Short-duration, high-intensity rainfall in Southern California, often associated with narrow cold-frontal rainbands (NCFR), threaten life and property. While the mechanisms that drive NCFRs are relatively well understood, their regional characteristics, specific contribution to precipitation hazards, and their predictability in the western United States have received little research attention relative to their impact. This manuscript presents observations of NCFR physical processes made during the Atmospheric River Reconnaissance field campaign on 2 February 2019 and investigates the predictability of the observed NCFR across spatiotemporal scales and forecast lead time. Dropsonde data collected along transects of an atmospheric river (AR) and its attendant cyclone during rapid cyclogenesis, and radiosonde observations during landfall 24 h later, are used to demonstrate that a configuration of the Weather Research and Forecasting (WRF) Model skillfully reproduces the physical processes responsible for the development and maintenance of the impactful NCFR. Ensemble simulations provide quantitative uncertainty information on the representation of these features in numerical weather prediction and instill confidence in the utility of WRF as a forecast guidance tool for short- to medium-range prediction of mesoscale precipitation processes in landfalling ARs. This research incorporates novel data and methodologies to improve forecast guidance for NCFRs impacting Southern California. While this study focuses on a single event, the outlined approach to observing and predicting high-impact weather across a range of spatial and temporal scales will support regional water management and hazard mitigation, in general.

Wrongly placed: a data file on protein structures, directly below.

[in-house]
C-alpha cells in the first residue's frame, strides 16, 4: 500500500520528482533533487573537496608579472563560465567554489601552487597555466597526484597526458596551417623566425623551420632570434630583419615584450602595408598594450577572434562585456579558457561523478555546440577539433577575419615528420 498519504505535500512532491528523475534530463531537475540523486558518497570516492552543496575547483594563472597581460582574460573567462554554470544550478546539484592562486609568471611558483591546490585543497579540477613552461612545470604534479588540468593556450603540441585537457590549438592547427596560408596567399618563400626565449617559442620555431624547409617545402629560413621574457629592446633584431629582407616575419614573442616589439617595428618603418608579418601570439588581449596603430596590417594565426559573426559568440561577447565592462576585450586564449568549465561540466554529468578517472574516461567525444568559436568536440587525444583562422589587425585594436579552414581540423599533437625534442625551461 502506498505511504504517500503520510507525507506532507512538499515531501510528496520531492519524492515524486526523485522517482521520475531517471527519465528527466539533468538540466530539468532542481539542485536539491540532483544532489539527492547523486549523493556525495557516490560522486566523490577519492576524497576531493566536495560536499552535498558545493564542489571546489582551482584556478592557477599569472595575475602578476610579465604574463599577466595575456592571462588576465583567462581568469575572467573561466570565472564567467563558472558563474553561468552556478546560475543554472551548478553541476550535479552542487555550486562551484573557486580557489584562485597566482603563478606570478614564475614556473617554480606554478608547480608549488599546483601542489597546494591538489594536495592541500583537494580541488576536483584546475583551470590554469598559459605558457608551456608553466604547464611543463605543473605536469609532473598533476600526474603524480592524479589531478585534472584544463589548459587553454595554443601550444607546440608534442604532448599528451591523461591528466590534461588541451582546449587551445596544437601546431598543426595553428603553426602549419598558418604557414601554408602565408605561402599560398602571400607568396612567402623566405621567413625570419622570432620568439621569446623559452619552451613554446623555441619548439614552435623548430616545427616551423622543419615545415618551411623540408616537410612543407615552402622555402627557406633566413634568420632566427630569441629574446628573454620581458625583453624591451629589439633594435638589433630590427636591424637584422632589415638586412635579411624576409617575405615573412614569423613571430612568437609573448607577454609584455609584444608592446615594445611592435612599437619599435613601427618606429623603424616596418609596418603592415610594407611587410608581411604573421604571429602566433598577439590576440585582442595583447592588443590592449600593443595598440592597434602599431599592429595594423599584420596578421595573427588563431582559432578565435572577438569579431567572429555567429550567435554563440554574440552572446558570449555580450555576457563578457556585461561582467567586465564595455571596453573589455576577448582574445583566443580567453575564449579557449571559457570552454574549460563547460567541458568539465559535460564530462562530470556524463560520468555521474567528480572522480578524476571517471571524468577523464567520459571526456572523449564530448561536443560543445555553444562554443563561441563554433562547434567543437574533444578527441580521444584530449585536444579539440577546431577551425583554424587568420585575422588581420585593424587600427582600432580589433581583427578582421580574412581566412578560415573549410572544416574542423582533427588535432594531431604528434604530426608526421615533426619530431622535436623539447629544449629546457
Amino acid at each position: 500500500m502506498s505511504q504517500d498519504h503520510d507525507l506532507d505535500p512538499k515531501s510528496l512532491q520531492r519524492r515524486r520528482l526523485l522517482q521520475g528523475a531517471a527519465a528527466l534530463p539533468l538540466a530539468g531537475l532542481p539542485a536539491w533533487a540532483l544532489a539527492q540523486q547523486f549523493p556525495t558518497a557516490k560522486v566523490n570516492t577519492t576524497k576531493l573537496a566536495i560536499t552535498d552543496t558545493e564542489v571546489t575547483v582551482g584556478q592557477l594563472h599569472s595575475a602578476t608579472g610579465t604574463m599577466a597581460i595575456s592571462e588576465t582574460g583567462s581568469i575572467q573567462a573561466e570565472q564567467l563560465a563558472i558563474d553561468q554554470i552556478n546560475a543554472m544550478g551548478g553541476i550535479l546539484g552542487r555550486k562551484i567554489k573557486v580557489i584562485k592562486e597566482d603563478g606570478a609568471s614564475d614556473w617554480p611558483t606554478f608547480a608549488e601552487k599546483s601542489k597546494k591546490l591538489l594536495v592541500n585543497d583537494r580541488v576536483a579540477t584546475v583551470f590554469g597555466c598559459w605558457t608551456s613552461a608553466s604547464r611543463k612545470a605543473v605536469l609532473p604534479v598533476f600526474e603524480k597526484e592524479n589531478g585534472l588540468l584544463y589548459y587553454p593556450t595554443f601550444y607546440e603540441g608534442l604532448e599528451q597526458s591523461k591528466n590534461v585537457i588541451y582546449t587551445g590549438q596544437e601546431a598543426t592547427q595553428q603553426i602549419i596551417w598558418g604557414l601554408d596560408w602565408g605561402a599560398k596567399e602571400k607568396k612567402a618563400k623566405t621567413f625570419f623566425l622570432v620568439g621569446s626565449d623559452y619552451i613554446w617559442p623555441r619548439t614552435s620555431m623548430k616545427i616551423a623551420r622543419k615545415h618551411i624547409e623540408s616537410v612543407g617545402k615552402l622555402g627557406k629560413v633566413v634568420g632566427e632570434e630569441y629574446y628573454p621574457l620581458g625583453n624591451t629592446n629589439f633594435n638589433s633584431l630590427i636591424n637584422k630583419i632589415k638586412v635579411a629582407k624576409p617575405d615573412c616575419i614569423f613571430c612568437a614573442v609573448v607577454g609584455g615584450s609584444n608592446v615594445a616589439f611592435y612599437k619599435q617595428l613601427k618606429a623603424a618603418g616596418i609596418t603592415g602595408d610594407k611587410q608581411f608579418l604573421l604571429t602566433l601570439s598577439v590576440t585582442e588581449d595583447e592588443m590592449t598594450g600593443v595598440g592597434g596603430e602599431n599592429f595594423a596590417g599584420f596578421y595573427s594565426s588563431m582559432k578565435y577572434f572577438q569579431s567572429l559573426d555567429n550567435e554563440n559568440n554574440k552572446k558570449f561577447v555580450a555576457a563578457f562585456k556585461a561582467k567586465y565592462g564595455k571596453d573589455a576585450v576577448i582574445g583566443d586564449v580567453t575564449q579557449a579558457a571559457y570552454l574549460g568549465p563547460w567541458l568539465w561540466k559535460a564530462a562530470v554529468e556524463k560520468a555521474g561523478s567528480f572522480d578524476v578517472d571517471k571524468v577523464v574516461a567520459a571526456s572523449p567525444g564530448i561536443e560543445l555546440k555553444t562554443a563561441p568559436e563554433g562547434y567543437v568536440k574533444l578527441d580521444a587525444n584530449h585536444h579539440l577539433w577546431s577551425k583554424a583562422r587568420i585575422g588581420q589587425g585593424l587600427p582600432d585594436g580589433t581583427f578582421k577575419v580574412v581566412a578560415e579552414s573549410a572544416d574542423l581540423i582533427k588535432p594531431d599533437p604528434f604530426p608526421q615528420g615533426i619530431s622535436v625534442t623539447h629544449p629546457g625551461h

Restricted access
Julián David Rojo Hernández, Óscar José Mesa, and Upmanu Lall

Abstract